Posted by: Xhyra Graf | 19 January 2007

Model 41

The Experience Realization Forms Model

Some people know what they see, what they feel, what they experience. Many such people are artists. Where we see a tree, they see an abstract branching process throughout the universe–rivers, trees, fingers, social networks (Flake, 2000; Dawkins, 1998; Pickover, 1995; Paz, 1995; Strasberg, 1987; Smith and Carlsson, 1990; Macauley and Lanning, 1987; Hirschfeld and Gelman, 1994; Hobbs, 1999; Junge, 1998; for practical intelligence and tacit knowledge versions of this see Lave and Wenger, 1999; Nonaka and Teece, 2001; Sternberg and Horvath, 1999; Tatsuno, 1990). Some people tap into more direct, unmediated layers of experience, thought, and perception than non-creative people do. Such people eventually try to give form to what they are experiencing. The forms that they come up with are creations.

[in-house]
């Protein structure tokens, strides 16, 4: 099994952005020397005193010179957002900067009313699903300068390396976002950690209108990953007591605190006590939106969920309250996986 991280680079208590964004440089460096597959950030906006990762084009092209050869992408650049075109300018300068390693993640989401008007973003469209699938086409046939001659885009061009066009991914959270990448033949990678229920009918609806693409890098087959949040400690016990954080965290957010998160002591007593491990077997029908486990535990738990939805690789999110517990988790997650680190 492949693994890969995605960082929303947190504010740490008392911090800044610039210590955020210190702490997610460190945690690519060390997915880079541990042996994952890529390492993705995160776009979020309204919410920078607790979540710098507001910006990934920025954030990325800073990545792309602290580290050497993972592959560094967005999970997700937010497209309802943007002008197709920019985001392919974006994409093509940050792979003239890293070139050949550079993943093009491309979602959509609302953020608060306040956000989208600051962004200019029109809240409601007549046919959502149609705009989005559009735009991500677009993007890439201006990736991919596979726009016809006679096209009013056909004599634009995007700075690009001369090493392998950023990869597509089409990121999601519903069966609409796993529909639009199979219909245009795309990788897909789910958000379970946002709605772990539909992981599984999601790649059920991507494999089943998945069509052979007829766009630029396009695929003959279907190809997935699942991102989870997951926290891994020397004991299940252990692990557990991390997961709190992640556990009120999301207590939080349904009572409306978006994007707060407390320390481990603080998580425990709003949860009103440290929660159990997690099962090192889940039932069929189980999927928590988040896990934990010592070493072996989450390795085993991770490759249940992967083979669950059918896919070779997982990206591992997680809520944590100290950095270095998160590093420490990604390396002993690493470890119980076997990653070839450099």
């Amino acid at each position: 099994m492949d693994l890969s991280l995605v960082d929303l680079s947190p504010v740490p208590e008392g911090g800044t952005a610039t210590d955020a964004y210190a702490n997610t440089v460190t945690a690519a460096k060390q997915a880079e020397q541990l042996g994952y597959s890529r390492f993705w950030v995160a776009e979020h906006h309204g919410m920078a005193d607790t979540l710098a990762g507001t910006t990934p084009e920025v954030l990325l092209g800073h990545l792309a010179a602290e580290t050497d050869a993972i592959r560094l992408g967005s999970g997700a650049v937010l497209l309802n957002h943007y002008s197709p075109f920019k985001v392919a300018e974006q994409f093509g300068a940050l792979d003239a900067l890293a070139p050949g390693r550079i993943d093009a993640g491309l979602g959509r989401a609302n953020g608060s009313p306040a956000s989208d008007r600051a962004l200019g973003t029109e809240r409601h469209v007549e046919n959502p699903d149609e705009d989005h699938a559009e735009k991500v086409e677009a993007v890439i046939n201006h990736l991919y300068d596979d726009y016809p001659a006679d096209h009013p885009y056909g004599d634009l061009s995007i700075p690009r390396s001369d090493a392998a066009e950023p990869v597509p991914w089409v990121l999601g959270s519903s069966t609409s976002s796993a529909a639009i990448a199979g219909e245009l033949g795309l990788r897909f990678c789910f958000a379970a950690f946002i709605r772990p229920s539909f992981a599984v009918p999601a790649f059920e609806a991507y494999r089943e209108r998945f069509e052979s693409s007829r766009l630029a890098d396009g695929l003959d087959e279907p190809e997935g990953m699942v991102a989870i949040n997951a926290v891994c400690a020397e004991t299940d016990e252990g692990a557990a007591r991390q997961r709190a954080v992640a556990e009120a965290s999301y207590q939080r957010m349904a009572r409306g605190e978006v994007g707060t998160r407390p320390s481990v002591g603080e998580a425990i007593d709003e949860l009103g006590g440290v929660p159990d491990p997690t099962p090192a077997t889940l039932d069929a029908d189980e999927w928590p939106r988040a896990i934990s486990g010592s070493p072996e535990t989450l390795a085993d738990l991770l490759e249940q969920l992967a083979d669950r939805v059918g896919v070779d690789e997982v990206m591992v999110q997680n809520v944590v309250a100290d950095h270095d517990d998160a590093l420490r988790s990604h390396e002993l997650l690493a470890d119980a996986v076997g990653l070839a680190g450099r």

Creation is, to these people, merely giving form to what they have already realized about what they experienced. Einstein is a good example. For him the most elemental explanations of physics, heard in schools, did not make sense. He remember keenly exactly which concepts, how, did not make sense to him. His memory of his own experiences of something not-making-sense became the basis of later imaginings of what might make sense there instead.

Though creativity in the arts most naturally talks about experience this way and giving form to it, science is just as much this type of artistic capturing of experience (only what is experienced differs).



  1. […] Models 3, 5, 7, 8, 10, 11, 16, 17, 19, 20, 25, 26, 30, 31, 32, 33, 34, 35, 37, 38, 39, 40, 41, 42. […]

  2. […] From Greene’s 42 Creativity Models, I began to work on a synthesis to what I initially called the Self-Making Model.  After some thought/work what has finally settled in as feeling right is the Self Extension and Experience Realization [SEER] model of creative practice synthesized from Self Type 33 – Extended Self-Development and Mind Type: 41 – Experience Realization Forms. […]